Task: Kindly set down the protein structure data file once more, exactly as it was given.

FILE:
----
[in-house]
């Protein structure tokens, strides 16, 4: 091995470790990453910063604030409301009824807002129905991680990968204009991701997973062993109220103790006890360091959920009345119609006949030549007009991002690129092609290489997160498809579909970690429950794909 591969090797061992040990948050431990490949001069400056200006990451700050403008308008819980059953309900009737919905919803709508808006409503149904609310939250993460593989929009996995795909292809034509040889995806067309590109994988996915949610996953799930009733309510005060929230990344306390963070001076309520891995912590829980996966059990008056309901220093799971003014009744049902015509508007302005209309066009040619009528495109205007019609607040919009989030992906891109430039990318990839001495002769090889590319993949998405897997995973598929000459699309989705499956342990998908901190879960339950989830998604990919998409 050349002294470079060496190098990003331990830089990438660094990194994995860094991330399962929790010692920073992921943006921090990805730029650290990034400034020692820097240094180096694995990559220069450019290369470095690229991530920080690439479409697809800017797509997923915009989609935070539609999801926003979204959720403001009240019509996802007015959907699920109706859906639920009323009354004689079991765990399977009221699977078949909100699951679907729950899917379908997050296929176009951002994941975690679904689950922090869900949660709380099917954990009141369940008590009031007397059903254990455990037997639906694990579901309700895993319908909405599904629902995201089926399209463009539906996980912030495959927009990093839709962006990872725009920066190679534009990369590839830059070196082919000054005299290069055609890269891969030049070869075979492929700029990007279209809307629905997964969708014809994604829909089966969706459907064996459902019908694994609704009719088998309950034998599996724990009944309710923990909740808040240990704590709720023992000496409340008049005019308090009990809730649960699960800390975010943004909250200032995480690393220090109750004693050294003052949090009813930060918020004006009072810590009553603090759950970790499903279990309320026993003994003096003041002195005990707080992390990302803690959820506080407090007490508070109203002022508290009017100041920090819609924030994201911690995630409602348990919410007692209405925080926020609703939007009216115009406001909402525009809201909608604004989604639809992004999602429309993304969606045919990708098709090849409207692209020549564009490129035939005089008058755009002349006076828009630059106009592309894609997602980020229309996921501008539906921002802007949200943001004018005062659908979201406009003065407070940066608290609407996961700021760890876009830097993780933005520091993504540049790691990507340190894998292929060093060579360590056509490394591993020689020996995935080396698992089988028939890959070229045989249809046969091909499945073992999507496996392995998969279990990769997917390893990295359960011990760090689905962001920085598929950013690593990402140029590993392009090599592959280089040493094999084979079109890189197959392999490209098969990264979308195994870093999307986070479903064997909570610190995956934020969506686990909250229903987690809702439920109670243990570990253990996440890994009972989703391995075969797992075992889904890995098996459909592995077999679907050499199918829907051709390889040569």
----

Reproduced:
[in-house]
């Protein structure tokens, strides 16, 4: 091995470790990453910063604030409301009824807002129905991680990968204009991701997973062993109220103790006890360091959920009345119609006949030549007009991002690129092609290489997160498809579909970690429950794909 591969090797061992040990948050431990490949001069400056200006990451700050403008308008819980059953309900009737919905919803709508808006409503149904609310939250993460593989929009996995795909292809034509040889995806067309590109994988996915949610996953799930009733309510005060929230990344306390963070001076309520891995912590829980996966059990008056309901220093799971003014009744049902015509508007302005209309066009040619009528495109205007019609607040919009989030992906891109430039990318990839001495002769090889590319993949998405897997995973598929000459699309989705499956342990998908901190879960339950989830998604990919998409 050349002294470079060496190098990003331990830089990438660094990194994995860094991330399962929790010692920073992921943006921090990805730029650290990034400034020692820097240094180096694995990559220069450019290369470095690229991530920080690439479409697809800017797509997923915009989609935070539609999801926003979204959720403001009240019509996802007015959907699920109706859906639920009323009354004689079991765990399977009221699977078949909100699951679907729950899917379908997050296929176009951002994941975690679904689950922090869900949660709380099917954990009141369940008590009031007397059903254990455990037997639906694990579901309700895993319908909405599904629902995201089926399209463009539906996980912030495959927009990093839709962006990872725009920066190679534009990369590839830059070196082919000054005299290069055609890269891969030049070869075979492929700029990007279209809307629905997964969708014809994604829909089966969706459907064996459902019908694994609704009719088998309950034998599996724990009944309710923990909740808040240990704590709720023992000496409340008049005019308090009990809730649960699960800390975010943004909250200032995480690393220090109750004693050294003052949090009813930060918020004006009072810590009553603090759950970790499903279990309320026993003994003096003041002195005990707080992390990302803690959820506080407090007490508070109203002022508290009017100041920090819609924030994201911690995630409602348990919410007692209405925080926020609703939007009216115009406001909402525009809201909608604004989604639809992004999602429309993304969606045919990708098709090849409207692209020549564009490129035939005089008058755009002349006076828009630059106009592309894609997602980020229309996921501008539906921002802007949200943001004018005062659908979201406009003065407070940066608290609407996961700021760890876009830097993780933005520091993504540049790691990507340190894998292929060093060579360590056509490394591993020689020996995935080396698992089988028939890959070229045989249809046969091909499945073992999507496996392995998969279990990769997917390893990295359960011990760090689905962001920085598929950013690593990402140029590993392009090599592959280089040493094999084979079109890189197959392999490209098969990264979308195994870093999307986070479903064997909570610190995956934020969506686990909250229903987690809702439920109670243990570990253990996440890994009972989703391995075969797992075992889904890995098996459909592995077999679907050499199918829907051709390889040569």